This rule is not subject to the notice-and-comment rulemaking provisions of the Administrative Procedure Act or any other act, and, accordingly it does not require analysis under the Unfunded Mandates Reform Act of 1995 (Pub. L. No. 104-4). Moreover, this rule is not expected to result in an annual expenditure of $100 million or more by State, local, or tribal governments, or by the private sector. Nor will it significantly or uniquely affect small governments.
Executive Orders 12372 and 13132: Federalism
The Department finds that this regulation will not have substantial direct effects on the States, on the relationship between the national government and the States, or the distribution of power and responsibilities among the various levels of government. Nor does the rule have federalism implications warranting the application of Executive Orders No. 12372 and No. 13132.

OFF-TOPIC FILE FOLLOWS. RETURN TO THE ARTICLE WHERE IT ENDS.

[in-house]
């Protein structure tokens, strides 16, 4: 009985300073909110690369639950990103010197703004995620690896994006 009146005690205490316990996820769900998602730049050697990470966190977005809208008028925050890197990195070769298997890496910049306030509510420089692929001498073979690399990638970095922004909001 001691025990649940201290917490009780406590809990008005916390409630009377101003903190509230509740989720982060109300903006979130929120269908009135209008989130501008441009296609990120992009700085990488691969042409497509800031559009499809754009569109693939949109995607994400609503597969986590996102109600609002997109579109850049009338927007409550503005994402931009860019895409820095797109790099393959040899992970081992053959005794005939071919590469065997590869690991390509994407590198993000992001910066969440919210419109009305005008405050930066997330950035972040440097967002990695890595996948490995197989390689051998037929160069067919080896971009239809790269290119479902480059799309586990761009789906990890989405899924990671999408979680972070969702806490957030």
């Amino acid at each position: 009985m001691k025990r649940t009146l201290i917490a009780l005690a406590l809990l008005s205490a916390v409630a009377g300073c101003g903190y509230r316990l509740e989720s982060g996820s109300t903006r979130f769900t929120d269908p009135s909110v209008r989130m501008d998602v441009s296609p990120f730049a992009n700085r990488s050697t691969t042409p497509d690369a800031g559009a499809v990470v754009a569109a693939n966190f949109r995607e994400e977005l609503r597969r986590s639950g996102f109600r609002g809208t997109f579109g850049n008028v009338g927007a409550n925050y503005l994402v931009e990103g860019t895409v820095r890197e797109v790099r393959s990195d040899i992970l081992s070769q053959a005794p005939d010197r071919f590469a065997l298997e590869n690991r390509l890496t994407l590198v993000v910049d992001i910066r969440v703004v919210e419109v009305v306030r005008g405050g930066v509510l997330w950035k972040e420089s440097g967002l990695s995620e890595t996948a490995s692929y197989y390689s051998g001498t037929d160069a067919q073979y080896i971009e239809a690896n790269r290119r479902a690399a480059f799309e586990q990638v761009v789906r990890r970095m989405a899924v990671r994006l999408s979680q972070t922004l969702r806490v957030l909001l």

Executive Order 12866: Regulatory Review
The Department does not consider this rule to be a “significant regulatory action” under Executive Order 12866, section 3(f), Regulatory Planning and Review. In addition, the Department is exempt from Executive Order 12866 except to the extent that it is promulgating regulations in conjunction with a domestic agency that are significant regulatory actions. The Department has nevertheless reviewed the regulation to ensure its consistency with the regulatory philosophy and principles set forth in this Executive Order. Start Printed Page 37495
Executive Order 12988: Civil Justice Reform
The Department has reviewed the regulations in light of sections 3(a) and 3(b)(2) of Executive Order No. 12988 to eliminate ambiguity, minimize litigation, establish clear legal standards, and reduce burden.
The Paperwork Reduction Act of 1995
This rule does not impose information collection requirements under the provisions of the Paperwork Reduction Act, 44 U.S.C., Chapter 35.Start List of Subjects
List of Subjects in 22 CFR Part 41End List of Subjects Start Amendment Part
For the reasons stated in the preamble, the Department of State amendsEnd Amendment Part Start Part
PART 41—[AMENDED]End Part Start Amendment Part